Neck: No carotid bruits. Supple, NT, no masses.

Chest: Lungs slight wheezing, no use of accessory muscles. Heart Reg, slightly tachycardic, normal S1S2, no murmurs.

Abd NABS, soft, NT. No HSM or masses. No pulsatile mass.

GU not examined secondary to patient request.

Ext: no edema, no cyanosis. FROM. No lesions.

Neuro:CN 2-12 intact except as noted above (pupils)
Motor 5/5 throughout
Sens intact to LT throughout
DTR's 1+ and symmetric with downgoing plantars. No frontal release signs.
Gait not tested.

What is your differential? What would you order? What other history or PE would you like?

Orders written at 0300: CBC, CMP, PT/PTT, UA, EKG, CT HEAD, CXR. Old records requested.

Labs relatively normal. No old records available. CT head done at 5:15 a.m. with radiology intepretation officially timed at 7:15 a.m. Wet read called to ED at 6:00 a.m. Read as "normal head CT."

What would you do now?

Call placed to ophthalmologist. Case discussed. Agreed to see patient in clinic when they opened at 8 a.m.

Discussed with patient and granddaughter. Uncertainty of dx discussed with concern for primary ophthalmologic problem. Patient elected to go home and agreed to present to Ophthalmology at 8.

Review of medical records from the eye clinic on Jan 2, 2000: Patient presented to the ophthalmologist's office at 9:15 a.m. Was seen quickly by an optometrist and reported that she awoke with her symptoms at about 2 a.m. VA was normal for her but VF testing revealed right nasal and left temporal visual field defects. Optometrist spoke to ED physician at a large referral hospital and was told to send the patient right over. Recorded diagnosis as "Occipital stroke RIGHT NOW."

Patient reportedly left the Optometrist at 9:45 a.m. ED records from referral hospital recorded her arrival as 12:45. (The hospital was about a 30 minute drive from the optometrist's office.)

Evaluated by ED physician at 1:15 p.m. History recorded as awoke with left eye complaints (didn't specify the complaints) at 2 a.m. and presented to local emergency room. Referred from eye clinic for VF deficit and dx of stroke. PE: patient lying on exam table in NAD. Neuro exam normal, including CN II-XII normal, then recorded "obvious VF deficit to confrontation." CT scan revealed mild area of edema in left occiput consistent with acute CVA. ER record did not record motor, sensory or gait examination. Nurse's note recorded that the patient was taken to the room in a wheelchair and transferred with assistance to the exam bed.

Consulted neurology who recommend IV heparin infusion. Patient was hospitalized for 2 days and discharged. While an inpatient, MRI revealed acute CVA left occiput.

Continued tomorrow.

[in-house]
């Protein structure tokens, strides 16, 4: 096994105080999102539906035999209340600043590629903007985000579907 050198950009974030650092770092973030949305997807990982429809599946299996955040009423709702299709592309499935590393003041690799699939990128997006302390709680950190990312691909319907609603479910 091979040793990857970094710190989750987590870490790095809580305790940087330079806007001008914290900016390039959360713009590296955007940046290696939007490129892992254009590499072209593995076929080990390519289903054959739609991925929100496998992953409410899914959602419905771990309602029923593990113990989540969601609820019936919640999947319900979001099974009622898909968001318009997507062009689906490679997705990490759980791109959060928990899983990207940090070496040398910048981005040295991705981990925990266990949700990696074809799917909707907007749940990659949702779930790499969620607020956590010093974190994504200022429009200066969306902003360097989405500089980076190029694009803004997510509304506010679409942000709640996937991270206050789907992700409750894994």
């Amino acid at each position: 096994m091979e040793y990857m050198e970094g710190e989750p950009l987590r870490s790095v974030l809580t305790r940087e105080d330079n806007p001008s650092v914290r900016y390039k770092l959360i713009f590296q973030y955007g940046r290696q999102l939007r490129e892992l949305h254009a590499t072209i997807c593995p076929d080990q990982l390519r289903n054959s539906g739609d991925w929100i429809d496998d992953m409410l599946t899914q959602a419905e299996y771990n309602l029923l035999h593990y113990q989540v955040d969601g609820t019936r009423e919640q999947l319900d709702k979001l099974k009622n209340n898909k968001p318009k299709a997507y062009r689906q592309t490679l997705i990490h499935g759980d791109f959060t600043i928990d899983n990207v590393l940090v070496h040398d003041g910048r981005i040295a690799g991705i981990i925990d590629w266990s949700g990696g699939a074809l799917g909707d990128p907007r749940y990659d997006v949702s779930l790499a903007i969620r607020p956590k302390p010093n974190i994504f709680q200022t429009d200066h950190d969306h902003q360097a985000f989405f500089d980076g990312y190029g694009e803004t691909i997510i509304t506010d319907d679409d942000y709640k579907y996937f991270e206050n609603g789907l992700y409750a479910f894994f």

Saturday, May 14, 2005

Please share your opinion

What do you think about this book? I have been thinking about switching to something besides Blogger, for all the reasons other have experienced: lost posts, down time, etc.

Please let me know what types of software you use and what references you prefer. I like what I've seen about Movable Type and have seen some good reviews of this book.

Blind day care supervisors

Would you trust your children to strangers running a daycare, especially when the daycare providers were both blind? Well, in this post by RightWingNews, we see a description of a case in Colorado.

I am a firm believer in the free market, but there is also a role for the government to protect those who are not able to protect themselves, such as children. Personally, I think it is risky for the state to license two blind people to run a day care. Risky for the children, first of all. Also risky, from a liability standpoint, for the state.

As is mentioned in the comments at RWN, children who are raised by blind parents are special. They understand their parents' limitations and are taught how to work with these parents.

However, 4 or 5 year old kids who have never been around blind caretakers are going to be too much for them, IMHO.

Perhaps this daycare can cater to the children of blind parents.

Friday, May 13, 2005

A tiny, tiny baby

Red State Moron has a question for us.

Better be careful!!

Specialty hospitals: Good or Bad

MedPAC, CMS Studies Raise More Questions, Offer Few Answers

Proponents of physician-owned specialty hospitals -- those that provide exclusively cardiac, orthopedic and/or surgical services -- claim that such facilities take advantage of a convergence of financial incentives for physicians and hospitals, producing more efficient operations and better patient outcomes than do conventional community hospitals.

Opponents counter that physician-owners who refer patients to hospitals in which they have a financial interest are competing unfairly with nonowner physicians referring patients to community facilities. Furthermore, these critics say, specialty hospitals concentrate on only the most lucrative procedures and treat the healthiest and best-insured patients -- leaving community hospitals to shoulder the burden of providing less profitable services and caring for the poorest, sickest patients.